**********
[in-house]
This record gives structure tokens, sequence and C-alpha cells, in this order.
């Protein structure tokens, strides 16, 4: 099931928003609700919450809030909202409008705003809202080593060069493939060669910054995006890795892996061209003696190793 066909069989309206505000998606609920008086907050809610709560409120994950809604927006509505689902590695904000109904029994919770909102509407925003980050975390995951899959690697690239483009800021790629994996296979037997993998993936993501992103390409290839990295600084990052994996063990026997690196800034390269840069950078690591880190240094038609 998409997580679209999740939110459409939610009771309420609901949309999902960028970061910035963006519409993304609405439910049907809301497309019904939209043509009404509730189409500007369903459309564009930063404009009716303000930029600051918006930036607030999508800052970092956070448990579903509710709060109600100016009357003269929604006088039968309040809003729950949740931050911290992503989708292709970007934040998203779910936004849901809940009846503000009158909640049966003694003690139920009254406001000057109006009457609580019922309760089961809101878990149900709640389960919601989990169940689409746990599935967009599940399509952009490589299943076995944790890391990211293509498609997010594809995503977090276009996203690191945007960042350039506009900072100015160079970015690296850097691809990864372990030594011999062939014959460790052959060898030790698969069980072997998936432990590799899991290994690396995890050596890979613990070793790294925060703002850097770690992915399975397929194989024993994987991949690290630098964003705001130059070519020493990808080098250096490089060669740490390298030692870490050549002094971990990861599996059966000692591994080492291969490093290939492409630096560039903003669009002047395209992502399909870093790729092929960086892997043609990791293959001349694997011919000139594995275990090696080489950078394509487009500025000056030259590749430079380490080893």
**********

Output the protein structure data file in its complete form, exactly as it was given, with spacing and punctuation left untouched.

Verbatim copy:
[in-house]
This record gives structure tokens, sequence and C-alpha cells, in this order.
């Protein structure tokens, strides 16, 4: 099931928003609700919450809030909202409008705003809202080593060069493939060669910054995006890795892996061209003696190793 066909069989309206505000998606609920008086907050809610709560409120994950809604927006509505689902590695904000109904029994919770909102509407925003980050975390995951899959690697690239483009800021790629994996296979037997993998993936993501992103390409290839990295600084990052994996063990026997690196800034390269840069950078690591880190240094038609 998409997580679209999740939110459409939610009771309420609901949309999902960028970061910035963006519409993304609405439910049907809301497309019904939209043509009404509730189409500007369903459309564009930063404009009716303000930029600051918006930036607030999508800052970092956070448990579903509710709060109600100016009357003269929604006088039968309040809003729950949740931050911290992503989708292709970007934040998203779910936004849901809940009846503000009158909640049966003694003690139920009254406001000057109006009457609580019922309760089961809101878990149900709640389960919601989990169940689409746990599935967009599940399509952009490589299943076995944790890391990211293509498609997010594809995503977090276009996203690191945007960042350039506009900072100015160079970015690296850097691809990864372990030594011999062939014959460790052959060898030790698969069980072997998936432990590799899991290994690396995890050596890979613990070793790294925060703002850097770690992915399975397929194989024993994987991949690290630098964003705001130059070519020493990808080098250096490089060669740490390298030692870490050549002094971990990861599996059966000692591994080492291969490093290939492409630096560039903003669009002047395209992502399909870093790729092929960086892997043609990791293959001349694997011919000139594995275990090696080489950078394509487009500025000056030259590749430079380490080893």